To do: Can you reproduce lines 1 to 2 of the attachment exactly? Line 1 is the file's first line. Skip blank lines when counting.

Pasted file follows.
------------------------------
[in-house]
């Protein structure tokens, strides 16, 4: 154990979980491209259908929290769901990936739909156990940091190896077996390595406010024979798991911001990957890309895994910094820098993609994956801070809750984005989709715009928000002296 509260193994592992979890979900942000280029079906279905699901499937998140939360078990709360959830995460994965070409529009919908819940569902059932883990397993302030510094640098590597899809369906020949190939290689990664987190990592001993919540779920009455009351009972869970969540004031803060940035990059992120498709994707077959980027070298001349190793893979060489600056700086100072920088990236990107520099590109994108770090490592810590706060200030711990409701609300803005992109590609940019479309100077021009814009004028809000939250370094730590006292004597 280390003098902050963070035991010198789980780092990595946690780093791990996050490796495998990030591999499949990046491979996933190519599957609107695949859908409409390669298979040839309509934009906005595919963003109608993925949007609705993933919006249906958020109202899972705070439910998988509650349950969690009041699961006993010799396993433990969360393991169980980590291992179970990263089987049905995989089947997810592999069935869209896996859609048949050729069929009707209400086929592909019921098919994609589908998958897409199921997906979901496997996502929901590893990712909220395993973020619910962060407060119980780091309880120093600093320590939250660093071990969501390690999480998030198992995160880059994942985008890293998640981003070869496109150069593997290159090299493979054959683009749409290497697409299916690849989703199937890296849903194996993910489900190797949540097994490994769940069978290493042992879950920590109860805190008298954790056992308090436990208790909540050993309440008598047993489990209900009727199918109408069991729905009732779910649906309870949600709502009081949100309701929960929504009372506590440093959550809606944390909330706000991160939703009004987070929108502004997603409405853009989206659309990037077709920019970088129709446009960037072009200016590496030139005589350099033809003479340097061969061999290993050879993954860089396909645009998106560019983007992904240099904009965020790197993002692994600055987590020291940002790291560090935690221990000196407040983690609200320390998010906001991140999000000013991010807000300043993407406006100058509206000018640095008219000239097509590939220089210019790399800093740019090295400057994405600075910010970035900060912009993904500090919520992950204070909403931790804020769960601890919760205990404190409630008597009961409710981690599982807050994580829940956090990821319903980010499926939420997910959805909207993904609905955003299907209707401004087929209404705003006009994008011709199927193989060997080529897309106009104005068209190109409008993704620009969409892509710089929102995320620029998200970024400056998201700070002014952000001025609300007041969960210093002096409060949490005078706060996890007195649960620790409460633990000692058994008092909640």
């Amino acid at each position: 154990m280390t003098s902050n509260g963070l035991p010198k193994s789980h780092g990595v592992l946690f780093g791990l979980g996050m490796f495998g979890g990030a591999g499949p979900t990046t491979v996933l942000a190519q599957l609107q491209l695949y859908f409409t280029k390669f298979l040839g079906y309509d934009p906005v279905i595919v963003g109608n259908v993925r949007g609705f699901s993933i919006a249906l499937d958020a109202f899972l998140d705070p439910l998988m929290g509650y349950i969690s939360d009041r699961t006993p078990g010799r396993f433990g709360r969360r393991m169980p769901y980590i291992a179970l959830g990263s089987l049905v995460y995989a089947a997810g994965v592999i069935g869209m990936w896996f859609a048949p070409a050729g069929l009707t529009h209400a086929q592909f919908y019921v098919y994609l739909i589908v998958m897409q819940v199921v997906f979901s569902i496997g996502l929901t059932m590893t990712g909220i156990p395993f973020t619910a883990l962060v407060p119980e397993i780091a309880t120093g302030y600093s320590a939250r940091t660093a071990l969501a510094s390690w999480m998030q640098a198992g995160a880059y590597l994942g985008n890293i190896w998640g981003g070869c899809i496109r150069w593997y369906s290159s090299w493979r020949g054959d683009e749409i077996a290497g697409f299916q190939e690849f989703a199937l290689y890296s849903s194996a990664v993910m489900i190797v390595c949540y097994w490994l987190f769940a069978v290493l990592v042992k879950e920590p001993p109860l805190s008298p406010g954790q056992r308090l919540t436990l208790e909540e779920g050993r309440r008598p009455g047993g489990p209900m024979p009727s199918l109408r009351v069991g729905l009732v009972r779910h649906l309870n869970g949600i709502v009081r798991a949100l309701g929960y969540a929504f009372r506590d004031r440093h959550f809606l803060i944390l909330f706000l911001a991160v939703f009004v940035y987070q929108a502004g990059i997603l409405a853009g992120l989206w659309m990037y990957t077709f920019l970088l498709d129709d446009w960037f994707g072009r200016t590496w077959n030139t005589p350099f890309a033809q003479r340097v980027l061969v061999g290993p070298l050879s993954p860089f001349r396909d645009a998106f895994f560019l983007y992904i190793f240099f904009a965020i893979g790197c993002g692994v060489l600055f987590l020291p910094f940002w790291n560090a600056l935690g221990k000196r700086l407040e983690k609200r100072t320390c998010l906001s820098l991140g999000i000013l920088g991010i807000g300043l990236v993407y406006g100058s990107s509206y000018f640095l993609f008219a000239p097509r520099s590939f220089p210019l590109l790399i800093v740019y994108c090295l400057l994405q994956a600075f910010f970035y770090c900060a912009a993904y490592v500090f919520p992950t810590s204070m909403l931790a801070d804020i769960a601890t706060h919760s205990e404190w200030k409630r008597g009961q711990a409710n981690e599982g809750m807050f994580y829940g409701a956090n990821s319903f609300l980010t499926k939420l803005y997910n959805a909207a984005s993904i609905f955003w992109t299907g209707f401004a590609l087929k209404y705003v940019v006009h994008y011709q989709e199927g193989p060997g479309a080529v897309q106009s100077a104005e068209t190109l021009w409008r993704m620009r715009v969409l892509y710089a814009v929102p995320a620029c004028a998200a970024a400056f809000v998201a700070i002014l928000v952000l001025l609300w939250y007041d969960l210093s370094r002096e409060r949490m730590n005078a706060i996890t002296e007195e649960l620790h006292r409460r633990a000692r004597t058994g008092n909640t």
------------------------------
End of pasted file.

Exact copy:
[in-house]
């Protein structure tokens, strides 16, 4: 154990979980491209259908929290769901990936739909156990940091190896077996390595406010024979798991911001990957890309895994910094820098993609994956801070809750984005989709715009928000002296 509260193994592992979890979900942000280029079906279905699901499937998140939360078990709360959830995460994965070409529009919908819940569902059932883990397993302030510094640098590597899809369906020949190939290689990664987190990592001993919540779920009455009351009972869970969540004031803060940035990059992120498709994707077959980027070298001349190793893979060489600056700086100072920088990236990107520099590109994108770090490592810590706060200030711990409701609300803005992109590609940019479309100077021009814009004028809000939250370094730590006292004597 280390003098902050963070035991010198789980780092990595946690780093791990996050490796495998990030591999499949990046491979996933190519599957609107695949859908409409390669298979040839309509934009906005595919963003109608993925949007609705993933919006249906958020109202899972705070439910998988509650349950969690009041699961006993010799396993433990969360393991169980980590291992179970990263089987049905995989089947997810592999069935869209896996859609048949050729069929009707209400086929592909019921098919994609589908998958897409199921997906979901496997996502929901590893990712909220395993973020619910962060407060119980780091309880120093600093320590939250660093071990969501390690999480998030198992995160880059994942985008890293998640981003070869496109150069593997290159090299493979054959683009749409290497697409299916690849989703199937890296849903194996993910489900190797949540097994490994769940069978290493042992879950920590109860805190008298954790056992308090436990208790909540050993309440008598047993489990209900009727199918109408069991729905009732779910649906309870949600709502009081949100309701929960929504009372506590440093959550809606944390909330706000991160939703009004987070929108502004997603409405853009989206659309990037077709920019970088129709446009960037072009200016590496030139005589350099033809003479340097061969061999290993050879993954860089396909645009998106560019983007992904240099904009965020790197993002692994600055987590020291940002790291560090935690221990000196407040983690609200320390998010906001991140999000000013991010807000300043993407406006100058509206000018640095008219000239097509590939220089210019790399800093740019090295400057994405600075910010970035900060912009993904500090919520992950204070909403931790804020769960601890919760205990404190409630008597009961409710981690599982807050994580829940956090990821319903980010499926939420997910959805909207993904609905955003299907209707401004087929209404705003006009994008011709199927193989060997080529897309106009104005068209190109409008993704620009969409892509710089929102995320620029998200970024400056998201700070002014952000001025609300007041969960210093002096409060949490005078706060996890007195649960620790409460633990000692058994008092909640």